IN OTHER NEWS: I'm restoring the old bits of the blog (that I deleted in a fit of pique, but saved first, because I didn't want to deny future generations MY GENIUS) which means that I can use the labels properly, but that anyone who uses a reader to keep up with this blog will think I had upped my productivity rate and gone back in time (LIKE SAM TYLERS!!!!!). But I have not.

IN OTHER OTHER NEWS: I hadn't seen Salvadore's song lyrics/diagrams before. They are great.

Tuesday, April 10, 2007


Apparently, if I rewrite the script sufficiently that it can work as a standalone, there's a strong possibility of option 2: a pilot being shot (not like that), to happen this summer.

How enormously exciting.

UPDATE: this idea was dropped almost immediately, when someone at the Beeb suddenly realised that if you shoot a teen pilot over a summer, you can't shoot the rest until the next year, which looks a bit odd, because then by episode two, all the actors have grown a foot/facial hair/breasts/whatever.

Wednesday, April 04, 2007

My pilot script for TEEN DRAMA PROJECT has gone off to the Big Chief Head Lady

...who has to look at the script and decide whether to:

1. Chuck it in the bin.
2. Shoot a pilot.

(UPDATE: Just to clarify, I don't mean pick up a Sig Sauer SP2022 and gun down a qualified aeronautical operator. This is almost certainly frowned upon at the higher echelons of the BBC).

3. Commission me to write a number of further episodes ranging from one to, dunno, realistically, four?
4. Keep the characters and setting and give them to some other writers to lark about with (I will still get some money and a 'created by' credit though).
5. Get me to rewrite it, but this time set in space (I wouldn't mind this actually).

Although before it got sent off, I had to come up with a one-page document that would sum up the tone of the beast. I turned to Patroclus for aid in this matter, as she is a professional writer who has to use punctuation and spelling or she gets told off, making her very much the Player to my Gentleman* (as t'were).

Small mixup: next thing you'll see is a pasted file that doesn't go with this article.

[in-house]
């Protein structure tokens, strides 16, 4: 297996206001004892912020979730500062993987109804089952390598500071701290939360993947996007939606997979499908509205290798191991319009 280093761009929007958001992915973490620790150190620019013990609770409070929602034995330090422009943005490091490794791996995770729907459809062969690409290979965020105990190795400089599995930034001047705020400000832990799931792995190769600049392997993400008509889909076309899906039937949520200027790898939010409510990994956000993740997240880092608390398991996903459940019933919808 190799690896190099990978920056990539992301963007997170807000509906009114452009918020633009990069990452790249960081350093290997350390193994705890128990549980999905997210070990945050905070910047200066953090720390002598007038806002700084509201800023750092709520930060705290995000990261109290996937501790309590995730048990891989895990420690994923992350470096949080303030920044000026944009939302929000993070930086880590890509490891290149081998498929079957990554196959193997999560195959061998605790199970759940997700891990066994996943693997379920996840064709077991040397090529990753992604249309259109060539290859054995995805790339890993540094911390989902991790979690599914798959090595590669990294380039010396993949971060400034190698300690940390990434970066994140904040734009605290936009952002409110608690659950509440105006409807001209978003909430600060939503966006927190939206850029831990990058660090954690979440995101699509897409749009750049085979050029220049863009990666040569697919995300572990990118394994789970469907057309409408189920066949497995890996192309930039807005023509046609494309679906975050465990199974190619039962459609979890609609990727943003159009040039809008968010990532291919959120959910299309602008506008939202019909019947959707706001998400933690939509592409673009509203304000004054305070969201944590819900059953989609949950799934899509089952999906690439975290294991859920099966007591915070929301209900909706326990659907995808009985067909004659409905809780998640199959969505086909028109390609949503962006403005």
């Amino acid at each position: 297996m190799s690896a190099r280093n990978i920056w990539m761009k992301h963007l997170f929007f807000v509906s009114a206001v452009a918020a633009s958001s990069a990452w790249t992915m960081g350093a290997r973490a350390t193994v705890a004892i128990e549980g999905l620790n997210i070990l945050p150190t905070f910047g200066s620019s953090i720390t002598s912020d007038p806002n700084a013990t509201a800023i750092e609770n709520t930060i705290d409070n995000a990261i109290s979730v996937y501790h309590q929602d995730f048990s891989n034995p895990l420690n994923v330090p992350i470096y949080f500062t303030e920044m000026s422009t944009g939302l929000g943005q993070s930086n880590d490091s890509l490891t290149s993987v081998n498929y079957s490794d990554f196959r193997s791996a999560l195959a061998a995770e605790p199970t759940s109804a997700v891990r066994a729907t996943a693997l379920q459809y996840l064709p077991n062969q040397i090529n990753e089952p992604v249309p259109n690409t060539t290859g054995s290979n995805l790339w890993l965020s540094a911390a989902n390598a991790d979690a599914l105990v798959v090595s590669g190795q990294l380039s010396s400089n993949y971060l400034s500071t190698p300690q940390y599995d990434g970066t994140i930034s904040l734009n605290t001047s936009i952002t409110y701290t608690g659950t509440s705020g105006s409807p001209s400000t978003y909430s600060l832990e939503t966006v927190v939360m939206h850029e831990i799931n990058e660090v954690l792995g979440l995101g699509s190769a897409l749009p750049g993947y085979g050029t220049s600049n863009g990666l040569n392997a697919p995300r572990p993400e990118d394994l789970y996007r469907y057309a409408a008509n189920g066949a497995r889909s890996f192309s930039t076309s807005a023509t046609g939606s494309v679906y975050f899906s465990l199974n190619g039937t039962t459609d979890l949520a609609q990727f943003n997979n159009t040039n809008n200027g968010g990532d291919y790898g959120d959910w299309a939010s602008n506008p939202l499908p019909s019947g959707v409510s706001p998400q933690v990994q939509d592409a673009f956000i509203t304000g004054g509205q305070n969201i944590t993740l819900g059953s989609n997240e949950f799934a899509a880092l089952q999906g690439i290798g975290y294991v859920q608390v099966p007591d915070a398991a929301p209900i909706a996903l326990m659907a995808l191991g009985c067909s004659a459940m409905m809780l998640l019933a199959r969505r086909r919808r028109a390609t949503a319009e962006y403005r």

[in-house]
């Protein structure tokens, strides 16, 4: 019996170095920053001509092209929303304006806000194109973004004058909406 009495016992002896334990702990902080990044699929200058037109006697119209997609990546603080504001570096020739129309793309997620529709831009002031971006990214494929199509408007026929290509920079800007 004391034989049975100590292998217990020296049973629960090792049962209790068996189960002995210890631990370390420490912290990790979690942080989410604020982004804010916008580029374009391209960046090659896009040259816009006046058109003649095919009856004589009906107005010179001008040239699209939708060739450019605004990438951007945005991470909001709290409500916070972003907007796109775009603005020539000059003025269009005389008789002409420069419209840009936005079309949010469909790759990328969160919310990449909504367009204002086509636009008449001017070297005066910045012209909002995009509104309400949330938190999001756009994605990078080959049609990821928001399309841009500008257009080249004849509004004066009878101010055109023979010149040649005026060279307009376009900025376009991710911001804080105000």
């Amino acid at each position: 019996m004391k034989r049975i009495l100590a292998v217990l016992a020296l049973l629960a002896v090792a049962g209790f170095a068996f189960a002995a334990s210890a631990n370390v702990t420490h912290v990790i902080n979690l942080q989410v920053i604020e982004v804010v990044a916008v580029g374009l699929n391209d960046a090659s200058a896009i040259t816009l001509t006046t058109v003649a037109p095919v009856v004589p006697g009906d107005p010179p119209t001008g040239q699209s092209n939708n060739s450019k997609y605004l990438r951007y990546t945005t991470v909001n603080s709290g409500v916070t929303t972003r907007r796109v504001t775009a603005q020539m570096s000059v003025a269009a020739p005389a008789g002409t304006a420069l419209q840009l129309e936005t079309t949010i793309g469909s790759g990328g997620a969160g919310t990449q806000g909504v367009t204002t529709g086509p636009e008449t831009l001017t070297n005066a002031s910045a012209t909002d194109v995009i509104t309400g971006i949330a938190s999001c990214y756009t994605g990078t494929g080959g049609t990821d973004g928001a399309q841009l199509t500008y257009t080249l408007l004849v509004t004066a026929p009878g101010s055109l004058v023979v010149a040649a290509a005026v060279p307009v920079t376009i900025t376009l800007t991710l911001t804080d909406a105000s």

Patroclus suggested an emoticon. Presumably right in the middle of the page.

I liked this idea. It was bold, visual, and crucially, would be hard to misquote. It's tricky though, as although PROJECT TEEN DRAMA is ostensibly a drama, which would suggest:


... the pilot script has been heavily influenced by American series such as 'My So-Called Life', 'Freaks and Geeks' and, greatest of all, 'The OC', all of which have a healthy amount of humour to lighten the seriousness. Which is more:


Of course there's always:

: /

... but that looks a bit non-commital. In fact the whole thing was starting to make me feel:


In the end though, I found one which perfectly suggested 'a drama with comedy leanings, but nonethless underlying tones of seriousness that complement the humour rather than distracting from it - taking a holistic approach to the genre, if you'll allow me to be so. Which was:

; |

Which I wrote on the centre of a bit of A4 with magic marker, popped in an envelope and posted off to BBC TV Centre (Big Chief Head Commissioning Lady) with a first class stamp.

No of course I didn't. I emailed a tone document backwards and forwards between the producer and her glamorous assistant a few times until we'd got it right, and then it was sent off.

Part of me really wishes I'd done the other thing though.

* Tim F spotted that I got my arcane cricketing references the wrong way round there.